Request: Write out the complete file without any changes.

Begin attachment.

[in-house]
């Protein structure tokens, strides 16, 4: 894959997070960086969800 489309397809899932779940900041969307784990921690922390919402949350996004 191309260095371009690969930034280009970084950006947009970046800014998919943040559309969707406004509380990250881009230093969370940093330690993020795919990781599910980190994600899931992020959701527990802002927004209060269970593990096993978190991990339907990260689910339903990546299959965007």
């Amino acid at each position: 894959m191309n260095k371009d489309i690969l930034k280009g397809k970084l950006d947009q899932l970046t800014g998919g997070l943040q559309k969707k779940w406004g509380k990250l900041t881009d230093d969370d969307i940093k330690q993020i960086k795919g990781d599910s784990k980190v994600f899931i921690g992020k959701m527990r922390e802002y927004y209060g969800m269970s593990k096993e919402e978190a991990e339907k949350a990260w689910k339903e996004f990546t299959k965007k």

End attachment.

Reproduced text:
[in-house]
């Protein structure tokens, strides 16, 4: 894959997070960086969800 489309397809899932779940900041969307784990921690922390919402949350996004 191309260095371009690969930034280009970084950006947009970046800014998919943040559309969707406004509380990250881009230093969370940093330690993020795919990781599910980190994600899931992020959701527990802002927004209060269970593990096993978190991990339907990260689910339903990546299959965007």
């Amino acid at each position: 894959m191309n260095k371009d489309i690969l930034k280009g397809k970084l950006d947009q899932l970046t800014g998919g997070l943040q559309k969707k779940w406004g509380k990250l900041t881009d230093d969370d969307i940093k330690q993020i960086k795919g990781d599910s784990k980190v994600f899931i921690g992020k959701m527990r922390e802002y927004y209060g969800m269970s593990k096993e919402e978190a991990e339907k949350a990260w689910k339903e996004f990546t299959k965007k």